Cenn never married, had a long term relationship or much of a relationship of any description come to that. He remained the eternal bachelor and gave his affection to close friends, my children, cats and dogs! He never learnt to drive but that didn’t stop him travelling. An oddball, eccentric, square peg in a round hole. Someone who would argue black was white and was usually was! A bookish,vegetarian,leftist,nationalist who loved mountains,animals and cheese!......Cenn's gone but as his fellow Scouse poet Brian Patten writes...'

'A man lives for as long as we carry him inside us, for as long as we carry the harvest of his dreams, for as long as we ourselves live, holding memories in common, a man lives.'

Cenn on the left with a COG party on the summit of Pen Llithrig y Wrach.

Now here’s the weird bit. The idea for this article literally came to me in a dream last night. In my dream I was in the attic looking to see if I could find those wonderful evocative letters that Cenn would send back from Niger and Mali. Colourful, poetic and charming. At first light, I hauled out a step-ladder and pulled myself up through the hatch and began rooting around in boxes amongst the cobwebs and mouse droppings. Just one letter came to hand and it is this letter which I reproduce here, Just as it was written nearly 40 years ago. In another strange twist. As I sifted through old theatre programmes, notebooks and assorted bits of paper deemed of sufficient sentimental value to keep, a poem that Cenn had written for my late son Jamie when he was born in 1978, fell out of a note. Cenn has specified that he wants to be buried in the same cemetery as Jamie...and so I understand, it shall be.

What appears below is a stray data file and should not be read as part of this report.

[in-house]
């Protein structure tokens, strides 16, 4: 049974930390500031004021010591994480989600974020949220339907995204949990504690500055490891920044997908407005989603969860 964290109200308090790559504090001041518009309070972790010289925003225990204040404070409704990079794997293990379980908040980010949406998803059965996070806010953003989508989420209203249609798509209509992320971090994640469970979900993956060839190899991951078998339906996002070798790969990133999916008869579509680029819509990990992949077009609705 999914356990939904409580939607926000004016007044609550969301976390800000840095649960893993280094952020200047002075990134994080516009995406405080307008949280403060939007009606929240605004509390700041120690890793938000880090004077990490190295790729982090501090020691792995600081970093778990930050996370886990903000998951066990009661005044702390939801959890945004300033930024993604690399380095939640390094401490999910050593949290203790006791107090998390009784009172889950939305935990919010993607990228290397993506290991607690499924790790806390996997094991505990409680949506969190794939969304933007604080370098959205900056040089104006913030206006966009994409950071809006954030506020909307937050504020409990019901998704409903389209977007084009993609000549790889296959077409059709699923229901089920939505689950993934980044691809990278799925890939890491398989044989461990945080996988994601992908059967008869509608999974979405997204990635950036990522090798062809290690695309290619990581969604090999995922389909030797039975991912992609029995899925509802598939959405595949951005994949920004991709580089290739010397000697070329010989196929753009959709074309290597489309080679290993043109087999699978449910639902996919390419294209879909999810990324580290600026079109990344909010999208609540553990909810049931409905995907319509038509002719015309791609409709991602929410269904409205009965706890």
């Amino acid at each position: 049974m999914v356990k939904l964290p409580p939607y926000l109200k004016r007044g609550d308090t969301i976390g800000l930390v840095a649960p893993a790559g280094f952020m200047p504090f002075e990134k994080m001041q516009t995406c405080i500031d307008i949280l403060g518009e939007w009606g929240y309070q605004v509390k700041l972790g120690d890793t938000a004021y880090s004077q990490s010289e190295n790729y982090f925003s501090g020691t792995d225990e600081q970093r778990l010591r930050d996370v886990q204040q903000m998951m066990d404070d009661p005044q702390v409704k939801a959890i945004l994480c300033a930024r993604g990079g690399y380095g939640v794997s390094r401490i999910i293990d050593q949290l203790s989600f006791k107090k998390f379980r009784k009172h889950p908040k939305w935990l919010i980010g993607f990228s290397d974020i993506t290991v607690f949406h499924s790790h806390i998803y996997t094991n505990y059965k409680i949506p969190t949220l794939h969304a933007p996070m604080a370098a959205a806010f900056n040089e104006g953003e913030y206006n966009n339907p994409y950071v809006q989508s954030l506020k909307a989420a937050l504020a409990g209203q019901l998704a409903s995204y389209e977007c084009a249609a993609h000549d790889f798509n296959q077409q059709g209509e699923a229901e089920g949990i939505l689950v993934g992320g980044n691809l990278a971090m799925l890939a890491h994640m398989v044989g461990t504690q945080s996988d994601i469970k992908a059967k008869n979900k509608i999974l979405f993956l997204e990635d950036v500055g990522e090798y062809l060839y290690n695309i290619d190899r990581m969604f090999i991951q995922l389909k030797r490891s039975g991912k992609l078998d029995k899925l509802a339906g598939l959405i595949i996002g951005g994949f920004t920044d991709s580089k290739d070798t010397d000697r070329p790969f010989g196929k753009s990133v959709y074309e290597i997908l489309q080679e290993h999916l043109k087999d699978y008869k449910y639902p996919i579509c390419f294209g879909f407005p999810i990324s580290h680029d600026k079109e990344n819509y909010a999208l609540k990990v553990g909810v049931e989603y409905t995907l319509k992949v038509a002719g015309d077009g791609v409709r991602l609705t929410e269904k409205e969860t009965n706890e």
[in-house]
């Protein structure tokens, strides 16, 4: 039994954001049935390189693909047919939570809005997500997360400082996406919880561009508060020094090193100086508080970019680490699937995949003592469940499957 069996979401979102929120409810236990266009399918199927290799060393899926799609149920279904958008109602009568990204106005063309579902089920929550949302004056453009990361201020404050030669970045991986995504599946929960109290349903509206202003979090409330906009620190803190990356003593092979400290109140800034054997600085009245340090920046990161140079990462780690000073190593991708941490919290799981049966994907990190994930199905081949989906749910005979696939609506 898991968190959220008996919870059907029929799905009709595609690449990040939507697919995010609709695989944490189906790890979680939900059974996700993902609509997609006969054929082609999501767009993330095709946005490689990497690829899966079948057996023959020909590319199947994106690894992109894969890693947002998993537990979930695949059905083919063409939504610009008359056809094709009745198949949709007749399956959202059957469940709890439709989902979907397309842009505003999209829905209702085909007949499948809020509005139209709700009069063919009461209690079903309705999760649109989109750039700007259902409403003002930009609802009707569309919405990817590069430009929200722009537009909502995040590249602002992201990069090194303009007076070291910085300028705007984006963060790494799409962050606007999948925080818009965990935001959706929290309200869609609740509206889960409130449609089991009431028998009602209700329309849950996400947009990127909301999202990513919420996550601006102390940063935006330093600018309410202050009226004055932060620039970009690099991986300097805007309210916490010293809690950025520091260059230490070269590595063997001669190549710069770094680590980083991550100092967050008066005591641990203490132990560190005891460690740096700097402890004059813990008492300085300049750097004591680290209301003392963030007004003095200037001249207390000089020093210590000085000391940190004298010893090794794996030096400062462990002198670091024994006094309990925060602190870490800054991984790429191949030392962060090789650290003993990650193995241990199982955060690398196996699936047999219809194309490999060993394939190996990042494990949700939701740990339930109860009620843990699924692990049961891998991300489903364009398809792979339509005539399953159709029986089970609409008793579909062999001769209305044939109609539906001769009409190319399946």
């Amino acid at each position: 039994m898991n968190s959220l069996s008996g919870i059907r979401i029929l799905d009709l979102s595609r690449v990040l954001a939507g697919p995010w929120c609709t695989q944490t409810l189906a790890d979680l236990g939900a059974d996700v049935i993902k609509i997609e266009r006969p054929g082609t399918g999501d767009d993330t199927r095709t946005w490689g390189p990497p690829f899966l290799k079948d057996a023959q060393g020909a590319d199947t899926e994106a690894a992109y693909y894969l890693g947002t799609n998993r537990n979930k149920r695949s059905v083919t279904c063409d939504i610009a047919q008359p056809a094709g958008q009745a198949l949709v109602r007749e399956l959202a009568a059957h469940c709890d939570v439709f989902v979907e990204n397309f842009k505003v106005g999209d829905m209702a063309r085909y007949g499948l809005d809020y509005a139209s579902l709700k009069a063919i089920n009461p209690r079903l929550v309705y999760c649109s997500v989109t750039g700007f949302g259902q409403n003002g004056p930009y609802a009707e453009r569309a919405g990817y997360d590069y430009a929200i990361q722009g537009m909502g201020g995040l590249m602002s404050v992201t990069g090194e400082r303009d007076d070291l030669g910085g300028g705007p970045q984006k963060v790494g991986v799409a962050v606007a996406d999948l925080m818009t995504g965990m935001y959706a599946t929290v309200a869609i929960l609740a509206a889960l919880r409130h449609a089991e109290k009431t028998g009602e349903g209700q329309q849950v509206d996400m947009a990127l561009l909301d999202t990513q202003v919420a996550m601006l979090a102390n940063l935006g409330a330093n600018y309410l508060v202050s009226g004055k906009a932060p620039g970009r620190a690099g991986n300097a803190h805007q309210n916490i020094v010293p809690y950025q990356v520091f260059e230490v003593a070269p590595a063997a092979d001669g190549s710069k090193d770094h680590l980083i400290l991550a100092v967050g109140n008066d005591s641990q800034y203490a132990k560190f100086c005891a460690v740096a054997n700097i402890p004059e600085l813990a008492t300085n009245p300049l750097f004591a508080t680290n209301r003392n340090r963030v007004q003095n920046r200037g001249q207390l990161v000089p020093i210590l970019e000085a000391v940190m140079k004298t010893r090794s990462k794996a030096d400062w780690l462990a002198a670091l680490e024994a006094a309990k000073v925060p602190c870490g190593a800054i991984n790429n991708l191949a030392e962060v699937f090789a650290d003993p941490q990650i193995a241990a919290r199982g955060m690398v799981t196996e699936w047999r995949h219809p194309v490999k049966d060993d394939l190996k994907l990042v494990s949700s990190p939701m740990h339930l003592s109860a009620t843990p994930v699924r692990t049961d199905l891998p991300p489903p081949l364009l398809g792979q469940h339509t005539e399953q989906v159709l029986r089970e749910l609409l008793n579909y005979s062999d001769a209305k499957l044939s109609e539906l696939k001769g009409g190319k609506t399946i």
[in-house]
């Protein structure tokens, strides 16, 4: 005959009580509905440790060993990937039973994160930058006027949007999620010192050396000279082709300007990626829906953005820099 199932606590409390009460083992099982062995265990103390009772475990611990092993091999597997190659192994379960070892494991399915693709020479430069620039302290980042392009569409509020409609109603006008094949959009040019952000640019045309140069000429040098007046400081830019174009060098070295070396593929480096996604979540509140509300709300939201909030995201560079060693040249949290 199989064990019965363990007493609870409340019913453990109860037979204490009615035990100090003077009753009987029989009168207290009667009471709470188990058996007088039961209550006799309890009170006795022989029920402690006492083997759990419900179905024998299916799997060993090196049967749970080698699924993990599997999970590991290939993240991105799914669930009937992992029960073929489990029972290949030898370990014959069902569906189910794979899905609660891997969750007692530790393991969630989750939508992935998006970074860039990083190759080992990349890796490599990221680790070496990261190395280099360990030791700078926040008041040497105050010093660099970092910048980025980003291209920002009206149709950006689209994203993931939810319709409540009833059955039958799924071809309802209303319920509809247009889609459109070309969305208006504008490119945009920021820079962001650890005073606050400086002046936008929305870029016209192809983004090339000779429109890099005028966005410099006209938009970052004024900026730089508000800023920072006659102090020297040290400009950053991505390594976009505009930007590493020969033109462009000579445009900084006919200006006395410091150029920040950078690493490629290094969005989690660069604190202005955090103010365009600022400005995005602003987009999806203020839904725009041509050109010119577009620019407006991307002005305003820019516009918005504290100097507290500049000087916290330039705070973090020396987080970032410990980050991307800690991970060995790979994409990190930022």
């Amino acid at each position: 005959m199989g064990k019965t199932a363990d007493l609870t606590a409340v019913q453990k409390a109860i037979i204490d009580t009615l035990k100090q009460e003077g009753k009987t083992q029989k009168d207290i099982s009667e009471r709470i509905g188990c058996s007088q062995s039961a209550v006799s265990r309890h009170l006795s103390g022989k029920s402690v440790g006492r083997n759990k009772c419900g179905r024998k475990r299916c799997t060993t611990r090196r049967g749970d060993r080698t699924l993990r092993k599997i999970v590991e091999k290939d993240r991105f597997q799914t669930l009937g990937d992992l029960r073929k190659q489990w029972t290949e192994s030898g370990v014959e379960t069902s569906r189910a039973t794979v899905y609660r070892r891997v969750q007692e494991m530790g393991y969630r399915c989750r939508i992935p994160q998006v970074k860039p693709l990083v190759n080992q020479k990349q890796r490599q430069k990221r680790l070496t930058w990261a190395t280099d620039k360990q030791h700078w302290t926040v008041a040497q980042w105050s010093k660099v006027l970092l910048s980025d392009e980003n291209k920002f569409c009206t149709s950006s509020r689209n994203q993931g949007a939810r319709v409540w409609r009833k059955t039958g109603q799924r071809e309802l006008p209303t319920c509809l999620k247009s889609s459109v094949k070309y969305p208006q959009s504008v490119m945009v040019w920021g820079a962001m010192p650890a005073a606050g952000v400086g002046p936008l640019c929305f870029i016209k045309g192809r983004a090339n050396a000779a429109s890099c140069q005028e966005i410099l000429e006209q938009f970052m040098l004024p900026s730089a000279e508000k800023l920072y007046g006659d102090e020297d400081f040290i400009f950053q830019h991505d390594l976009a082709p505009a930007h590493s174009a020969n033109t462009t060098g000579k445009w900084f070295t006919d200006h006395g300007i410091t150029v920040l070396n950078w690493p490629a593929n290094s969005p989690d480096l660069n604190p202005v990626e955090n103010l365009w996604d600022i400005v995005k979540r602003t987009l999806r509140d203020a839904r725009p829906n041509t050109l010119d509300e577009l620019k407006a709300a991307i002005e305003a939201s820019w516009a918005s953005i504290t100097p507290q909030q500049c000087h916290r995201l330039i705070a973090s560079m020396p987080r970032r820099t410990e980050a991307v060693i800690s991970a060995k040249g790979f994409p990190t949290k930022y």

Cenn was a Welsh language learner so if the first paragraph- which is written in Welsh- does not quite read correctly to the native speaker, please accept it in the spirit it was written, from someone who loved Wales to his very core. JA

"Niamey,24 Mei

Annwyl Sion,
Annwyl Theatr Clwyd ac ur annwyl Wyddgrug! Annwyl Iaith ac annwyl Gymdeithas yr Iaith! Annwyl Halcun! Annwyl Jack Nicholson!
Yr eiddoch yn gywir,
PS. Dioloch yn fawr i awn am y cerdyn

Annwyl Angiebell,